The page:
Epistemic status: theorizing.
Here are two types of activity that (a) I genuinely enjoy and (b) seem quite useful:
- Adding complex value
- Maintaining situational awareness
What does "adding complex value" mean?
It means all the efforts (often small, often done at the margin) that are difficult to automate / formalize, and are (in aggregate) crucial for pulling a project together.
Complex value is the grease that helps all the machine's cogs run together.
- Establishing new linkages in the social graph by making introductions
- Reviewing & giving feedback on drafts of writing, pre-publication
- Reading & commenting on writing, post-publication
- Having new ideas about things that would be good to do (especially things that would be good to do on the margin; big new ideas can be turned into standalone projects or companies)
- Helping refine the pitch for a new idea; understanding and articulating the bear & bull cases for the idea
- Pitching good new ideas to relevant people that are plausibly interested
What does "maintaining situational awareness" mean?
It's all the reading & conversations that are undertaken to learn what's happening in the world, to keep your world-model up to date with both social reality & objective, physical reality.
Maintaining situational awareness dovetails nicely with adding complex value – the better your situational awareness, the more opportunities for adding complex value you'll see.
- Lurking on twitter (especially with a well-curated feed)
- Using various other social media (though the signal:noise ratio of other social media tends to be far worse than that of well-curated twitter)
- Reading company & project slacks
- Semi-formal "update" conversations with other actors in project domains you care about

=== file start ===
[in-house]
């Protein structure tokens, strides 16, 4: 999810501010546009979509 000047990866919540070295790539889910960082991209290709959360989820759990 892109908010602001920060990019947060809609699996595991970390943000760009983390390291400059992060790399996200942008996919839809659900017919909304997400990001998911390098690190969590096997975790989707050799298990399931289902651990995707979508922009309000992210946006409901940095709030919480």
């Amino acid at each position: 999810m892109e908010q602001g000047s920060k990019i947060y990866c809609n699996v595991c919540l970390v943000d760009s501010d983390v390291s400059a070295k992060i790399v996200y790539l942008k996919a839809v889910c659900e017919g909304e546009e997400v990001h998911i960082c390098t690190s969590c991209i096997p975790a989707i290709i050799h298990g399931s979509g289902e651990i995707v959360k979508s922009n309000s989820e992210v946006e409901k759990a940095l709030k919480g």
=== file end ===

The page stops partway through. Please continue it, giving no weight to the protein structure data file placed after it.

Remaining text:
- Informal conversations with friends who happen to work in project domains you care about
- Attending conferences
Note that very different information sets flow through formal & informal networks. These sets tend to be complementary, so it seems important to be tapped into both.
Note also that situational awareness seems distinct from "learning about a subject." Probably the distinction cleaves on where most of the learning occurs – situational awareness focuses its learning on social reality ("who thinks what about who/what?"), whereas the locus of learning about subjects tends to be in physical reality ("how does this part of physical reality work?").
Stereotypical city for situational awareness: DC
Stereotypical city for learning about subjects: SF
Unfortunately, though both adding complex value & maintaining situational awareness are high-value, it's hard to earn a living by making them your main focus.
It is possible to do this, e.g. one way of understanding the original pitch for GiveWell is "create an institution in philanthropy that will aggregate explicit & implicit information sets, remain at the frontier of situational awareness, and identify leveraged opportunities for adding complex value in the philanthropic sector."
80,000 Hours is another example of this, aimed at the domain of "policy & research careers" rather than at philanthropy.
I'm still learning about how to successfully establish something like this. My current take is that (a) it's generally hard to do, (b) the base rate of success is very low, and (c) successful attempts leaned heavily on leveraging pre-existing reputation & social relationships.